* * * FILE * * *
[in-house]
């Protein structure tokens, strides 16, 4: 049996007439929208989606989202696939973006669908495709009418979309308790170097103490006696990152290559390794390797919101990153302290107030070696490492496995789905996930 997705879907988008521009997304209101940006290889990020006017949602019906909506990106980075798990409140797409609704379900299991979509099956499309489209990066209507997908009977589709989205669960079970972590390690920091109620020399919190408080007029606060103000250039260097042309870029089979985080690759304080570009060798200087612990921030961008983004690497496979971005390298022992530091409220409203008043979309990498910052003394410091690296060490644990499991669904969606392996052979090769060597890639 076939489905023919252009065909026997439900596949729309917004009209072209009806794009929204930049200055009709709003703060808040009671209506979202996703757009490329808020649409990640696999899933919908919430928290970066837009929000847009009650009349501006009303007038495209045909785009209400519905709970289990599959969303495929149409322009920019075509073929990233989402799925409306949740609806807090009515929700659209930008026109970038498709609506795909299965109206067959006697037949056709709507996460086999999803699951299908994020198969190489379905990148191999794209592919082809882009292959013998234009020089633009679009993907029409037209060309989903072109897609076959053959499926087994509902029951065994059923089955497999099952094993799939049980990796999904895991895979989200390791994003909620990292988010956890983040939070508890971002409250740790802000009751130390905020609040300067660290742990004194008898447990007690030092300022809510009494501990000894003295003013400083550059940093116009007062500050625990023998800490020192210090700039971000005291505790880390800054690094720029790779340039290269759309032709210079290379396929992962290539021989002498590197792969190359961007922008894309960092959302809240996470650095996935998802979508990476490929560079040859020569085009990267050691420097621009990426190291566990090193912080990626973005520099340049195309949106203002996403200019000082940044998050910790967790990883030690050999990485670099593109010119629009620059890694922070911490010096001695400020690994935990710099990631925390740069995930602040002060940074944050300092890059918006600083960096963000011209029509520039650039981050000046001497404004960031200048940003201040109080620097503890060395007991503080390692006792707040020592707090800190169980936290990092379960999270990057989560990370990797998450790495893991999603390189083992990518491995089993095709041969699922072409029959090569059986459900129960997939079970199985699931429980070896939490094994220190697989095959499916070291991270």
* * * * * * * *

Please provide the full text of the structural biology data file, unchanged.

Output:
[in-house]
């Protein structure tokens, strides 16, 4: 049996007439929208989606989202696939973006669908495709009418979309308790170097103490006696990152290559390794390797919101990153302290107030070696490492496995789905996930 997705879907988008521009997304209101940006290889990020006017949602019906909506990106980075798990409140797409609704379900299991979509099956499309489209990066209507997908009977589709989205669960079970972590390690920091109620020399919190408080007029606060103000250039260097042309870029089979985080690759304080570009060798200087612990921030961008983004690497496979971005390298022992530091409220409203008043979309990498910052003394410091690296060490644990499991669904969606392996052979090769060597890639 076939489905023919252009065909026997439900596949729309917004009209072209009806794009929204930049200055009709709003703060808040009671209506979202996703757009490329808020649409990640696999899933919908919430928290970066837009929000847009009650009349501006009303007038495209045909785009209400519905709970289990599959969303495929149409322009920019075509073929990233989402799925409306949740609806807090009515929700659209930008026109970038498709609506795909299965109206067959006697037949056709709507996460086999999803699951299908994020198969190489379905990148191999794209592919082809882009292959013998234009020089633009679009993907029409037209060309989903072109897609076959053959499926087994509902029951065994059923089955497999099952094993799939049980990796999904895991895979989200390791994003909620990292988010956890983040939070508890971002409250740790802000009751130390905020609040300067660290742990004194008898447990007690030092300022809510009494501990000894003295003013400083550059940093116009007062500050625990023998800490020192210090700039971000005291505790880390800054690094720029790779340039290269759309032709210079290379396929992962290539021989002498590197792969190359961007922008894309960092959302809240996470650095996935998802979508990476490929560079040859020569085009990267050691420097621009990426190291566990090193912080990626973005520099340049195309949106203002996403200019000082940044998050910790967790990883030690050999990485670099593109010119629009620059890694922070911490010096001695400020690994935990710099990631925390740069995930602040002060940074944050300092890059918006600083960096963000011209029509520039650039981050000046001497404004960031200048940003201040109080620097503890060395007991503080390692006792707040020592707090800190169980936290990092379960999270990057989560990370990797998450790495893991999603390189083992990518491995089993095709041969699922072409029959090569059986459900129960997939079970199985699931429980070896939490094994220190697989095959499916070291991270």